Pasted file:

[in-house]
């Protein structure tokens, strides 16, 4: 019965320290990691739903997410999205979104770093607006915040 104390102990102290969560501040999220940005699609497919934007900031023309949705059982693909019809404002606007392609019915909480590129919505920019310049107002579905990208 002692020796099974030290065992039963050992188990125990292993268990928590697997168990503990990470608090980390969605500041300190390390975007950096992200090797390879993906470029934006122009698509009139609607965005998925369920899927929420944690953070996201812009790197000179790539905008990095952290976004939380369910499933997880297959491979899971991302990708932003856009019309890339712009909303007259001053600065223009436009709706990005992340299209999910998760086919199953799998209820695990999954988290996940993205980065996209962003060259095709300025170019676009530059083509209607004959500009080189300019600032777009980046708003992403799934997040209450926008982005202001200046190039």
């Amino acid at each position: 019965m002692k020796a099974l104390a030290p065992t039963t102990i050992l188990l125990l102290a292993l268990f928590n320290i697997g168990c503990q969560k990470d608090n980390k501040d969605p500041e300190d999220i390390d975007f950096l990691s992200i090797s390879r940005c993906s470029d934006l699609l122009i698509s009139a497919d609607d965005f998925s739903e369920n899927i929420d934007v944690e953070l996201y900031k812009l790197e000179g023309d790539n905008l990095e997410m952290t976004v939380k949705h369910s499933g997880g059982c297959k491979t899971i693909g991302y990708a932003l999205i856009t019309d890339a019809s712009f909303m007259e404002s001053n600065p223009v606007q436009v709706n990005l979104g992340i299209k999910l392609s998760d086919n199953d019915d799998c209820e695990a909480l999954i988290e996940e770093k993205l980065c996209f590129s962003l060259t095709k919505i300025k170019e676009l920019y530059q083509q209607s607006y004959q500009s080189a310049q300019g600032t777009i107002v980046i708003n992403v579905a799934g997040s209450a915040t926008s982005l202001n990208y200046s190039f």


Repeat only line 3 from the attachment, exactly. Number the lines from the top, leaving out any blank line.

């Amino acid at each position: 019965m002692k020796a099974l104390a030290p065992t039963t102990i050992l188990l125990l102290a292993l268990f928590n320290i697997g168990c503990q969560k990470d608090n980390k501040d969605p500041e300190d999220i390390d975007f950096l990691s992200i090797s390879r940005c993906s470029d934006l699609l122009i698509s009139a497919d609607d965005f998925s739903e369920n899927i929420d934007v944690e953070l996201y900031k812009l790197e000179g023309d790539n905008l990095e997410m952290t976004v939380k949705h369910s499933g997880g059982c297959k491979t899971i693909g991302y990708a932003l999205i856009t019309d890339a019809s712009f909303m007259e404002s001053n600065p223009v606007q436009v709706n990005l979104g992340i299209k999910l392609s998760d086919n199953d019915d799998c209820e695990a909480l999954i988290e996940e770093k993205l980065c996209f590129s962003l060259t095709k919505i300025k170019e676009l920019y530059q083509q209607s607006y004959q500009s080189a310049q300019g600032t777009i107002v980046i708003n992403v579905a799934g997040s209450a915040t926008s982005l202001n990208y200046s190039f």